Developing a facilitated reflection tool using video technology, during a laparoscopic simulation activity, for doctors in postgraduate obstetrics & gynaecology training


The evidence for laparoscopic simulation as an effective educational intervention is well established with benefits such as shortening the learning curve, increased learner self-efficacy and developing surgical skills without compromising patient safety. What has not been explored widely in the literature is what are the educational mechanisms that facilitate this effective learning in laparoscopic simulation. Lack of curriculum, limited simulation design or insufficient understanding of learner’s needs may not achieve cost effective educational outcomes or lead to a principle goal of laparoscopic simulation - translation of learning into the operating theatre. Reflection has been postulated in the literature to be the most important educational mechanism that enhances effective learning in simulation. Thematic analysis from the literature review, exploring reflection in surgical simulation, uncovered four important phenomena. Firstly reflection in surgical simulation can be enhanced through facilitated reflection with a teacher, secondly the use of video technology synergistically amplifies this process, thirdly the centrality of emotion to the simulation learning environment and finally integrating learning frameworks can theoretically structure facilitated reflection in surgical simulation. Through the theoretical research conducted in this thesis, a facilitated reflection educational tool has been constructed, using video technology, that can be applied in a laparoscopic simulation context. The design of the facilitated reflection tool has been theoretically scaffolded from Mezirow’s works on critical reflection and transformative learning and is discussed in this thesis along with the justification for selecting this theoretical orientation. An instructional programme for the integration of the facilitated reflection tool using video technology is developed in this thesis, along with elaboration of the technical and theoretical steps to pragmatically implement the tool during a laparoscopic simulation activity. It is believed that this facilitated reflection tool, in conjunction with video technology, will lead to an improvement in laparoscopic procedural skill performance through the development and enhancement of learner reflection. A paradigm shift resulting in the development of learning interventions based on educational theory is much needed in the Obstetrics & Gynaecology training armamentarium and the facilitated reflection tool is one step towards that direction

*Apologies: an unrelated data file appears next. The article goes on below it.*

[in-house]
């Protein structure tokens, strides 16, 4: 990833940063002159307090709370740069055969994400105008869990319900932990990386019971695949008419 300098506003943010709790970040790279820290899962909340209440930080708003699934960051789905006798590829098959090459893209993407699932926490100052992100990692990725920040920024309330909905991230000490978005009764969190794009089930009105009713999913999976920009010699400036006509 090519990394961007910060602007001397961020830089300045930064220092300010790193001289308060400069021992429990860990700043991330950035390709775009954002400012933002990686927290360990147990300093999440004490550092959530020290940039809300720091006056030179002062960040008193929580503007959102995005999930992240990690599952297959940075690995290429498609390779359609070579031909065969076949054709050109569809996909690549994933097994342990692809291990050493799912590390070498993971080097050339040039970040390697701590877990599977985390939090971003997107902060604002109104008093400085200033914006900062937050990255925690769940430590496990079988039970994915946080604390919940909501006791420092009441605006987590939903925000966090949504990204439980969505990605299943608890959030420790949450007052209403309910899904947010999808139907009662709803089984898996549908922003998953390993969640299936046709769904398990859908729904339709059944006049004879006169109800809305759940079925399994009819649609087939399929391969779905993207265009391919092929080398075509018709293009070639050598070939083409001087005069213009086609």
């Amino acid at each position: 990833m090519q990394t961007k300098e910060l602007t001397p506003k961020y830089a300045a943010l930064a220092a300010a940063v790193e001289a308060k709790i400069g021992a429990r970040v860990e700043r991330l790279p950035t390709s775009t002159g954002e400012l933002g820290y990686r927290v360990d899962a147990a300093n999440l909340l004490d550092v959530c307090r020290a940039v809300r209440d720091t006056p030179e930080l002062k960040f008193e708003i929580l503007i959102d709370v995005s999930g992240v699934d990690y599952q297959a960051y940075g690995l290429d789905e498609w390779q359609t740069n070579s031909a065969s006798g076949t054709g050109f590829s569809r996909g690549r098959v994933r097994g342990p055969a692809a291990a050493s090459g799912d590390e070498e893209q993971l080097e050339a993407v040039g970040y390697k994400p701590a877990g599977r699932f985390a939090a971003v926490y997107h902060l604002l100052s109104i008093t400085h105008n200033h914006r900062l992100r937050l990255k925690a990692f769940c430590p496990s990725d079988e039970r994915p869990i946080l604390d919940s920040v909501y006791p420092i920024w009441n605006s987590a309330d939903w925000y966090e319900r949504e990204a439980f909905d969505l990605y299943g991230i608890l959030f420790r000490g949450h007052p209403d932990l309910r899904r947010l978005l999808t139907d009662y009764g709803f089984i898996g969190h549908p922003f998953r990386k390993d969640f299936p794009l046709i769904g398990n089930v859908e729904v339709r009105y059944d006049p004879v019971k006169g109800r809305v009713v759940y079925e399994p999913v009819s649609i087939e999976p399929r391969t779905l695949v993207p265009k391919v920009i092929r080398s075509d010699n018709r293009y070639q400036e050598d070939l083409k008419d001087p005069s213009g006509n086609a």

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    This paper was published in Nottingham ePrints.

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